29.1 - Adaptations for Acquiring Resources, Campbell Biology in Focus
EVOLUTION-The algal ancestors of land plants absorbed water, minerals, and CO2 directly from the water in which they lived, so transport was simple because every cell was close to the resources.
Tall plants had broad and flat appendages with more surface area that could absorb more light, but also resulted in more evaporation, needing more water.
Large shoots also require more anchorage, which led to multicellular, branching roots.
-As plants grew taller shoots, capability for efficient long-distance transport of materials was favored in natural selection. The xylem that transports water and minerals from roots to shoots, and the phloem that transports products of photosynthesis to where they are needed, make this possible.
-Other important adaptations include structural ones for efficiently acquiring light form the sun, CO2 from the air, and water from the ground.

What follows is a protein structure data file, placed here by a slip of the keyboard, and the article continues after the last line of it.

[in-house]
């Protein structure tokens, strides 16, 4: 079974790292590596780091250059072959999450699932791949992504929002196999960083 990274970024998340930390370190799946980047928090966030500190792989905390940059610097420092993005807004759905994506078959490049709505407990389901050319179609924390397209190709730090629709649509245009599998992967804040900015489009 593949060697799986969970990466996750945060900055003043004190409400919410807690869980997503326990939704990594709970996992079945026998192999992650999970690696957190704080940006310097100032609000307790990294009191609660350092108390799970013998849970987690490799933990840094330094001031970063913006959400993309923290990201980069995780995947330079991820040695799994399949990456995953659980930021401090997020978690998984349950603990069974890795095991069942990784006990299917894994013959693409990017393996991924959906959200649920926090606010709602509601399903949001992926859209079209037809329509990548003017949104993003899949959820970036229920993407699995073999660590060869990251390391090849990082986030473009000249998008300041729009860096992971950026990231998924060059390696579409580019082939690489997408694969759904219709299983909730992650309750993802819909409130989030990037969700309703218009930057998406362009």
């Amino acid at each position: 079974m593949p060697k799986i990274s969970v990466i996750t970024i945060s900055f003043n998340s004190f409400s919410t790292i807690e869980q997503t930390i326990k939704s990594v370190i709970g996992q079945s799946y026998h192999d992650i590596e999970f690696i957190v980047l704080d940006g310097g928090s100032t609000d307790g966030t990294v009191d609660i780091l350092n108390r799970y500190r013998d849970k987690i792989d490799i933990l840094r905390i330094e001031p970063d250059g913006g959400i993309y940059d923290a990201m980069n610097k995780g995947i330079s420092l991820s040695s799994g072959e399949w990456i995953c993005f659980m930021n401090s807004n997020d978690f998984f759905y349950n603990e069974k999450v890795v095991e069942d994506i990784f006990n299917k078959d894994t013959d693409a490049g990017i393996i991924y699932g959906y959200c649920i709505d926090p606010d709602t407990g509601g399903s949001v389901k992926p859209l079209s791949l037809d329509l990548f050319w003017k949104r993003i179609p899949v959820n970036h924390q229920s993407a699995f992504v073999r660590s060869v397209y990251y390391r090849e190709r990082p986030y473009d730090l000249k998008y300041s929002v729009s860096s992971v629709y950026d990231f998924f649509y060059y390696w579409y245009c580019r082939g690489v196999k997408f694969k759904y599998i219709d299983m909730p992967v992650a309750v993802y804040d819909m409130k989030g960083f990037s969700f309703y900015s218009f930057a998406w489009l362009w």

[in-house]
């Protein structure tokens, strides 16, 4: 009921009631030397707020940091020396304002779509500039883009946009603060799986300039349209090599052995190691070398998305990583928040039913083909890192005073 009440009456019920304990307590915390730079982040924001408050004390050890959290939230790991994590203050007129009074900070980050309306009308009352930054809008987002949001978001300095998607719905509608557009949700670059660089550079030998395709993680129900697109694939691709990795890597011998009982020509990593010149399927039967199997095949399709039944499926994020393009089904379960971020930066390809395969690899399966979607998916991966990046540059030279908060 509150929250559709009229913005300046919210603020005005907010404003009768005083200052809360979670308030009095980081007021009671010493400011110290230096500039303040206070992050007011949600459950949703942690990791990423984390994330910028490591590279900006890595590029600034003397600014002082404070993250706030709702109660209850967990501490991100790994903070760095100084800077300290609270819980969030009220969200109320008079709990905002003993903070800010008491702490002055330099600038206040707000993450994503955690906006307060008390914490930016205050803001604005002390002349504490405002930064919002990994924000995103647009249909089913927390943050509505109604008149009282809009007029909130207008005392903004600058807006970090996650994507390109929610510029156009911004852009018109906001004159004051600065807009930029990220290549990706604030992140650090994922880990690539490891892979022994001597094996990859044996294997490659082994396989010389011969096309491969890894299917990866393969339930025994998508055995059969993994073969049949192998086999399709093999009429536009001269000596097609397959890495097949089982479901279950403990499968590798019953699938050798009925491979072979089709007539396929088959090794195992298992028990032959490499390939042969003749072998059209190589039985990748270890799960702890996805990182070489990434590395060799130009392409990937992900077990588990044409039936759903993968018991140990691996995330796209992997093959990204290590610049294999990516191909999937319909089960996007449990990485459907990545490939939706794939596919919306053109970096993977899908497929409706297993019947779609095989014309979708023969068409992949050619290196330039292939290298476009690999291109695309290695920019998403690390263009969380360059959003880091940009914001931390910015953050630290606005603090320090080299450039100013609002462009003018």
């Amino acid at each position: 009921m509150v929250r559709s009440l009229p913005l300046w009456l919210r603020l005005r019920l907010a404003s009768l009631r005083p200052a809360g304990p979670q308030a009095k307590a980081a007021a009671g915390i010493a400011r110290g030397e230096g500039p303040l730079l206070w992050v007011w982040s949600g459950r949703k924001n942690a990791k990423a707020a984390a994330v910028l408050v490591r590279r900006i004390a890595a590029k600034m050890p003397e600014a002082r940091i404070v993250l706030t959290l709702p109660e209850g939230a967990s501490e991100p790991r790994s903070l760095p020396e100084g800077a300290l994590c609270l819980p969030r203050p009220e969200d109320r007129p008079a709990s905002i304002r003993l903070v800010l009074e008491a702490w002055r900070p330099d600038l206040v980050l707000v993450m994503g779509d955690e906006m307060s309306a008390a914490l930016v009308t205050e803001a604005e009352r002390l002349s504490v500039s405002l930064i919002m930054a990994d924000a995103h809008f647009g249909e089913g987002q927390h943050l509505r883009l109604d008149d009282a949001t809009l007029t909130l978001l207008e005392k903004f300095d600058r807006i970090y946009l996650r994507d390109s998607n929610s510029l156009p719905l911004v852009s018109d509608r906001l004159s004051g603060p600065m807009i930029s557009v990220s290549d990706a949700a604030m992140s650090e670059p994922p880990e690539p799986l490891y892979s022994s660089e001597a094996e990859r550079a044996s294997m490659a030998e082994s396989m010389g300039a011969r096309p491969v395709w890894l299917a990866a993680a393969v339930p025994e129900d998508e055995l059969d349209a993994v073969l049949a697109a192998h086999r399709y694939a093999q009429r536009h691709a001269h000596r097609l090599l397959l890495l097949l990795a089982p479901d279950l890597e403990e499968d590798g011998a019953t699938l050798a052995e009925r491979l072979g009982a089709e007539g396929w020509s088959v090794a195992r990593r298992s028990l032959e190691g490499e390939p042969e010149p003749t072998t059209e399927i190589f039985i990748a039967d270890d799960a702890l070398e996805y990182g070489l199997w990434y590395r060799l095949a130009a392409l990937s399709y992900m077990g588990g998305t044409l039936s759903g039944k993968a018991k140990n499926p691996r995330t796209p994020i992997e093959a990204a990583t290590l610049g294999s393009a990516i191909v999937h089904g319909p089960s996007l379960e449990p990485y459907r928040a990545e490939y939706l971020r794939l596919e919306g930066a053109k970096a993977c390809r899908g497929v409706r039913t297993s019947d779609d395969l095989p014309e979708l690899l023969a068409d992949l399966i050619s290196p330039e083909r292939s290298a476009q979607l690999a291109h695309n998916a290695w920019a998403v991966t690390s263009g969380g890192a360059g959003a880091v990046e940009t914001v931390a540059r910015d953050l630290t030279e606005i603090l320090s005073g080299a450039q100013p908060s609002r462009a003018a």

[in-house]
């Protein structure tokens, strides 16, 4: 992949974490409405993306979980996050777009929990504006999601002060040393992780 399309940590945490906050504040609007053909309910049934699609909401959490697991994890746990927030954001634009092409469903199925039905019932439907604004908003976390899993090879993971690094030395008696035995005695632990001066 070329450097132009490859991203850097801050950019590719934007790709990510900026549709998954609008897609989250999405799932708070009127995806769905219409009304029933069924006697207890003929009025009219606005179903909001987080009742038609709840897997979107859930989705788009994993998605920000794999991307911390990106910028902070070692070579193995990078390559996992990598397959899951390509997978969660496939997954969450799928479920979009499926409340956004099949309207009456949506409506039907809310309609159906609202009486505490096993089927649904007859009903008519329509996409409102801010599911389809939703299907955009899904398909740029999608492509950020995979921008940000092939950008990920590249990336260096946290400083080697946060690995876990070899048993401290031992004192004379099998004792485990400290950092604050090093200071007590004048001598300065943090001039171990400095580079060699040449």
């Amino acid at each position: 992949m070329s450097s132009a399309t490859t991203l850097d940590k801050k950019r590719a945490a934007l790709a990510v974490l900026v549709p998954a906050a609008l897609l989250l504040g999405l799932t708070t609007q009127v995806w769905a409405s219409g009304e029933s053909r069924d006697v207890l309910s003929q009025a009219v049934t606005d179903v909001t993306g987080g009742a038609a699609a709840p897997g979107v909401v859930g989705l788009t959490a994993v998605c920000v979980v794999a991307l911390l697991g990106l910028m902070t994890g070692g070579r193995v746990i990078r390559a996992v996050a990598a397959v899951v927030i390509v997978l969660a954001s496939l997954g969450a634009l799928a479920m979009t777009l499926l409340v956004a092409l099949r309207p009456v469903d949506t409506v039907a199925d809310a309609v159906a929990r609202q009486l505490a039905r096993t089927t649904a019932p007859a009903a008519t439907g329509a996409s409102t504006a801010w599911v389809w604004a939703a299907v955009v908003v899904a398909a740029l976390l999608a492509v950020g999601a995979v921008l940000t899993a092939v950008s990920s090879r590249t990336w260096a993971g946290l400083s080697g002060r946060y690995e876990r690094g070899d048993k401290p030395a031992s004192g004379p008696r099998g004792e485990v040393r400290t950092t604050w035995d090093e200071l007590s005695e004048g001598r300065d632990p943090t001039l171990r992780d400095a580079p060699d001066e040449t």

Shoot Architecture and Light Capture-Stems serve as supporting structures for leaves and as conduits for material transport.
-The height of the shoots and their branching pattern affect light capture.
-Branching enables plants to harvest sunlight for photosynthesis more effectively.However, some plants may not have branching because plants have finite energy for shoot growth and must save energy to prevent being shaded by other plants.
-Phyllotaxy is the arrangement of leaves on a stem. It’s determined by the shoot apical meristem. Most angiosperms have alternate phyllotaxy with leaves arranged in an ascending spiral around the stem.
-The canopy is the leafy portion of all the plants in a community. If a canopy is too thick, the lower leaves will photosynthesize less and undergo programmed cell death and are shed—self-pruning.
-In low light, horizontal leaves capture more light than vertical, but in sunny areas, they may be injured by exposure to intense light. Vertical leaves are parallel to light rays, so...